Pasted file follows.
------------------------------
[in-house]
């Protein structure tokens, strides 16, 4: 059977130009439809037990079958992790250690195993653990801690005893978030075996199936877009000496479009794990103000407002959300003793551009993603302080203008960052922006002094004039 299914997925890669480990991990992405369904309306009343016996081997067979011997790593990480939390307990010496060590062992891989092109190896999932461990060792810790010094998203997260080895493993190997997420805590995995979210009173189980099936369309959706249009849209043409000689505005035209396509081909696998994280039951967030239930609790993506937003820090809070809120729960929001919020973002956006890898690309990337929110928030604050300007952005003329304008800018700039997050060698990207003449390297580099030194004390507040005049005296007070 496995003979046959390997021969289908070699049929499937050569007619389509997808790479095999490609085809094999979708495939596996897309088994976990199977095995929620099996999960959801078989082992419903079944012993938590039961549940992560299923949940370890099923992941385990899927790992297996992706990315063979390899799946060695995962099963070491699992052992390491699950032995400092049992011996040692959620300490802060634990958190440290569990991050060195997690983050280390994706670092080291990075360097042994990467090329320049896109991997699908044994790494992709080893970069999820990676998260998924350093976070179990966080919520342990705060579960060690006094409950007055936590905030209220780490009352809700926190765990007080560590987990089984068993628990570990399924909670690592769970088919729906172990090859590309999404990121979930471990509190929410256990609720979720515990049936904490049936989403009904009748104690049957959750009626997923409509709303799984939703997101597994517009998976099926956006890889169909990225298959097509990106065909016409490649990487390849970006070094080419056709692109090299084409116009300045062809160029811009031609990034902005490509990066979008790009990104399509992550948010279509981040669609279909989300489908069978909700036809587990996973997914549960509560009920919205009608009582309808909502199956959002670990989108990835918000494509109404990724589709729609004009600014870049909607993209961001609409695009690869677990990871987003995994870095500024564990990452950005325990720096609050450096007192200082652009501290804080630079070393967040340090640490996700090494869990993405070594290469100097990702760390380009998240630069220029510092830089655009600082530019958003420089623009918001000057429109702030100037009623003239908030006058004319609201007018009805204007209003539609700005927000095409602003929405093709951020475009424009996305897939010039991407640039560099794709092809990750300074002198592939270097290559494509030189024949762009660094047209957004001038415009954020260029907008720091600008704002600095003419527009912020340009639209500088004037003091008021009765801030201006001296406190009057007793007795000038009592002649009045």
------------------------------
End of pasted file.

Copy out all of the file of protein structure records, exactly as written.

[in-house]
């Protein structure tokens, strides 16, 4: 059977130009439809037990079958992790250690195993653990801690005893978030075996199936877009000496479009794990103000407002959300003793551009993603302080203008960052922006002094004039 299914997925890669480990991990992405369904309306009343016996081997067979011997790593990480939390307990010496060590062992891989092109190896999932461990060792810790010094998203997260080895493993190997997420805590995995979210009173189980099936369309959706249009849209043409000689505005035209396509081909696998994280039951967030239930609790993506937003820090809070809120729960929001919020973002956006890898690309990337929110928030604050300007952005003329304008800018700039997050060698990207003449390297580099030194004390507040005049005296007070 496995003979046959390997021969289908070699049929499937050569007619389509997808790479095999490609085809094999979708495939596996897309088994976990199977095995929620099996999960959801078989082992419903079944012993938590039961549940992560299923949940370890099923992941385990899927790992297996992706990315063979390899799946060695995962099963070491699992052992390491699950032995400092049992011996040692959620300490802060634990958190440290569990991050060195997690983050280390994706670092080291990075360097042994990467090329320049896109991997699908044994790494992709080893970069999820990676998260998924350093976070179990966080919520342990705060579960060690006094409950007055936590905030209220780490009352809700926190765990007080560590987990089984068993628990570990399924909670690592769970088919729906172990090859590309999404990121979930471990509190929410256990609720979720515990049936904490049936989403009904009748104690049957959750009626997923409509709303799984939703997101597994517009998976099926956006890889169909990225298959097509990106065909016409490649990487390849970006070094080419056709692109090299084409116009300045062809160029811009031609990034902005490509990066979008790009990104399509992550948010279509981040669609279909989300489908069978909700036809587990996973997914549960509560009920919205009608009582309808909502199956959002670990989108990835918000494509109404990724589709729609004009600014870049909607993209961001609409695009690869677990990871987003995994870095500024564990990452950005325990720096609050450096007192200082652009501290804080630079070393967040340090640490996700090494869990993405070594290469100097990702760390380009998240630069220029510092830089655009600082530019958003420089623009918001000057429109702030100037009623003239908030006058004319609201007018009805204007209003539609700005927000095409602003929405093709951020475009424009996305897939010039991407640039560099794709092809990750300074002198592939270097290559494509030189024949762009660094047209957004001038415009954020260029907008720091600008704002600095003419527009912020340009639209500088004037003091008021009765801030201006001296406190009057007793007795000038009592002649009045």